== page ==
The Pirates of Penzance: goofy and intelligent

If you didn’t manage to catch Colorado Mesa University’s preforming arts spring show, the Pirates of Penzance, you missed quite an extravaganza.

The show, written by the dynamic playwright duo Gilbert and Sullivan, is a lighthearted and fun-filled romp. The plot is basic, a pirate, Frederick, finishes his contract of duty with the Pirate King’s crew. Upon making land, he falls in love. Only to find out that due to a paradoxical technicality, he must continue his service to the pirate king for an insurmountable time.

All too often, younger individuals turn away from the stage performance and to film and video game. Gilbert and Sullivan’s writing will keep the young ones hooked. I found myself and fellow same-aged compatriot laughing a whole lot more than some of the older members of the audience. G&S do a fair amount of “breaking the fourth wall.” This means that the characters in the play acknowledge the existence of the audience. They admonish information to the audience as if the audience is part of the play.

This play knows that it is a play. It has a satirical knack of making fun of plays themselves. At one point in the show, one character quietly lets another character, a pirate, know that the pirates are supposed to be in an upper corner of the stage during that scene, not front and center next to him. The writing is fast and quick. Jokes are delivered so quickly that by the time you hear one punch line, another joke has already started.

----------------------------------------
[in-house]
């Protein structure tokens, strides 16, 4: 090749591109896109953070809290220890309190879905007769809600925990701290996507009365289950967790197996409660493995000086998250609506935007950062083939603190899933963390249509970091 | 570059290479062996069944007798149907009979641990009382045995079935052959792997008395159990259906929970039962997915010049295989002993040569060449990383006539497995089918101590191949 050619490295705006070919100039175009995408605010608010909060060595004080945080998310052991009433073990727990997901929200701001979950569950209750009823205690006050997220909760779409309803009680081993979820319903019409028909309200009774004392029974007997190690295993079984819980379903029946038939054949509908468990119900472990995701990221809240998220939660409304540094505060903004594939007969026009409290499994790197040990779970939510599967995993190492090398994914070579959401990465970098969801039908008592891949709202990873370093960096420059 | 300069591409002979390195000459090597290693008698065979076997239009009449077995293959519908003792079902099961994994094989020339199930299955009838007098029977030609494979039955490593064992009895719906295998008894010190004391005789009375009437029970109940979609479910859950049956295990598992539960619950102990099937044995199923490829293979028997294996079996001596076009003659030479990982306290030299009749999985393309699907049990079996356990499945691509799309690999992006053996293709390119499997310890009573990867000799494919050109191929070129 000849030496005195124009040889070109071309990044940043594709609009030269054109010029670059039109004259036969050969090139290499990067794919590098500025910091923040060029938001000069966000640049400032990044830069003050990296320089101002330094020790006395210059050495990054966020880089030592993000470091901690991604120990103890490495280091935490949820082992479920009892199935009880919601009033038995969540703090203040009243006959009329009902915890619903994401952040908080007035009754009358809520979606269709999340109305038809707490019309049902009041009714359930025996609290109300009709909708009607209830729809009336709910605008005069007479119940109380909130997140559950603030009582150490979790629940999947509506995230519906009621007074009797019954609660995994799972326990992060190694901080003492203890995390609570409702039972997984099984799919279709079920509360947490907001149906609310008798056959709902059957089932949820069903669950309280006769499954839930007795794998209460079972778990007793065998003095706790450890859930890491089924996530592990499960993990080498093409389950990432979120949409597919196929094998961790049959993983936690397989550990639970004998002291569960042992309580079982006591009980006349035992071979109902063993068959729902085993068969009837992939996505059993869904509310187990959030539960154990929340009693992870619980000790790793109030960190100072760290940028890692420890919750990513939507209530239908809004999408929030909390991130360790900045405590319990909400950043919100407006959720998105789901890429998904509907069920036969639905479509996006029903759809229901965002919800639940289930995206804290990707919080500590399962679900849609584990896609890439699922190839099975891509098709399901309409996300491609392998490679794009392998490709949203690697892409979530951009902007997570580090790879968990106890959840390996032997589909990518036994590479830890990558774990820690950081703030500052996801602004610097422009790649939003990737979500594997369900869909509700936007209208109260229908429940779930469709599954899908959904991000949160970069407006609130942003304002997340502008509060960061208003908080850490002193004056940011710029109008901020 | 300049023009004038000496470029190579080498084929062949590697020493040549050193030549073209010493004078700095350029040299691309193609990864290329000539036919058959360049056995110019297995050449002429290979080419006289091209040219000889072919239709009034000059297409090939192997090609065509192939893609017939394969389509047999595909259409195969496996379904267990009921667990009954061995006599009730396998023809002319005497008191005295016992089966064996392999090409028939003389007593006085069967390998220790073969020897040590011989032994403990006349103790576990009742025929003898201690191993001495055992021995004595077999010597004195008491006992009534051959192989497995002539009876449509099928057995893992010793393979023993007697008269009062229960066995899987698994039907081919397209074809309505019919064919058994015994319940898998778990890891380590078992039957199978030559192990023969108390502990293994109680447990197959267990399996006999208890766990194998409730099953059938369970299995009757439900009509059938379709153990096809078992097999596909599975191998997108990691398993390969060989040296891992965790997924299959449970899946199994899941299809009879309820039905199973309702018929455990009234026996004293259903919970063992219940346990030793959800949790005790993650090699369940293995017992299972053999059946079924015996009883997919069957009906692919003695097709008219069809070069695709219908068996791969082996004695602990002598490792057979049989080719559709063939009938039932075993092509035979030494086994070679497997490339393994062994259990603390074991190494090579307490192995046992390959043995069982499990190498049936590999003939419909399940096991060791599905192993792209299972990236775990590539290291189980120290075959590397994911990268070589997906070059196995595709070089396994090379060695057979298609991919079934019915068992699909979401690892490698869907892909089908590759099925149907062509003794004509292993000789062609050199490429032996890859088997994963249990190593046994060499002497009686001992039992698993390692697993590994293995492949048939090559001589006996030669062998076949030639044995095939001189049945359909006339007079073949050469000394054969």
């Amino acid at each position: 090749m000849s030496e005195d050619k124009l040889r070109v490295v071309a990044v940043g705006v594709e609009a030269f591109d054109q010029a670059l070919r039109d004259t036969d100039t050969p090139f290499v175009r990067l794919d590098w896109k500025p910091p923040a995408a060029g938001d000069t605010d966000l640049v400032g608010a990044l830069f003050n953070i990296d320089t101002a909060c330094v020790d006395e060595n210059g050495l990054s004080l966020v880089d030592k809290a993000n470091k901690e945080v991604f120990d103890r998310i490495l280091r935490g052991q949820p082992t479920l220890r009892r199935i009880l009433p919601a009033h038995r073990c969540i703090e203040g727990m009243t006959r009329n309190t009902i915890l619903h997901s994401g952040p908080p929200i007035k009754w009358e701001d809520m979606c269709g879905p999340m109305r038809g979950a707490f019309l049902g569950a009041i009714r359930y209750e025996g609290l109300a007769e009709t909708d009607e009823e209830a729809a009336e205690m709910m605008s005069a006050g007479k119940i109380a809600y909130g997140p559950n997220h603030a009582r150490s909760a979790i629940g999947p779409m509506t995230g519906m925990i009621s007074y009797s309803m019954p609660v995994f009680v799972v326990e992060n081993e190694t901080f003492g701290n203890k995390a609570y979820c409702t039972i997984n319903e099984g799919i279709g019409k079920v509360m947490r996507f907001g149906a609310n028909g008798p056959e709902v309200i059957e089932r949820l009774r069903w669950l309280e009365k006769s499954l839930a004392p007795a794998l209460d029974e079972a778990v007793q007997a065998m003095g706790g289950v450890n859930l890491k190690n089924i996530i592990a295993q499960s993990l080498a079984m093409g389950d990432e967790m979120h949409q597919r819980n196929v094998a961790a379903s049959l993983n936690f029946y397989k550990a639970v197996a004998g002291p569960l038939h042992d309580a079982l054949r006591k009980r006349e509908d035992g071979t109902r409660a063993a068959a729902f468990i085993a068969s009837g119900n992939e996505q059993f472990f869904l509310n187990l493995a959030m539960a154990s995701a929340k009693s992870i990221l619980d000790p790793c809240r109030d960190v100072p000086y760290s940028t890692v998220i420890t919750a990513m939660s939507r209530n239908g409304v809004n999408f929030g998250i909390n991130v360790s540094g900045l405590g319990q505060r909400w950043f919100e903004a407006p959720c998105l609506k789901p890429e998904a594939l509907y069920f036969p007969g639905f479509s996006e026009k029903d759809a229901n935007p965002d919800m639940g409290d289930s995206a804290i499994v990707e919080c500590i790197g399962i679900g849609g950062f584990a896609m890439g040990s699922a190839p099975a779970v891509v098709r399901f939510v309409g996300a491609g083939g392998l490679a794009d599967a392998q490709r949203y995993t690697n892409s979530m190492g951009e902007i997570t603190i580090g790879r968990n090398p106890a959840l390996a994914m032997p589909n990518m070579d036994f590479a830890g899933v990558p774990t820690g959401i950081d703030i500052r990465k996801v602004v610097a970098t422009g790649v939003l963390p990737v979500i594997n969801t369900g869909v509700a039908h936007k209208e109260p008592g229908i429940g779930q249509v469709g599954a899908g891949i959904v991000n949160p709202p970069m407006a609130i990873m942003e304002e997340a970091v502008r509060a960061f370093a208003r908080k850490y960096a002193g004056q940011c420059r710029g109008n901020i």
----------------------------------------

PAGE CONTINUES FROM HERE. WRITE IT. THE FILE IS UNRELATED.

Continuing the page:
The Moss crew is spectacular. The choreography shown by the cast shows as much inherent, individual skill as it does teamwork and cooperation between each cast member. The trigger happy pirate crew steals the show as they bumble for their weapons and bicker with one another.

This show, and others by its creators are the perfect brand for a college-age audience. It’s got spontaneity, broad vocabulary, random and inexplicable happenings. It’s also got sexual innuendos and pelvic thrusting. College students love pelvic thrusting.

I implore both those who saw the show and those who missed it to give Gilbert and Sullivan a chance the next time one of their works plays near them. The two have influenced more than just stage performers. If you’re a fan of Family Guy, you’ll see a fair amount of G&S parodied there. Mr. McFarlane is a fan.

This entry was posted in Lifestyle/Culture, Reviews, UNFINISHED on by .

About Evan Linko

Born in Pittsburgh, PA. Raised in Grand Junction, CO. Student of Journalism. Online Editor for Colorado Mesa University's Criterion newspaper. Intern at the Grand Junction Free Press. Lift Operator at Powderhorn resort. Downtown GJ resident. Passion for good food, tasty beer, quality film, a zen lifestyle and the great outdoors.

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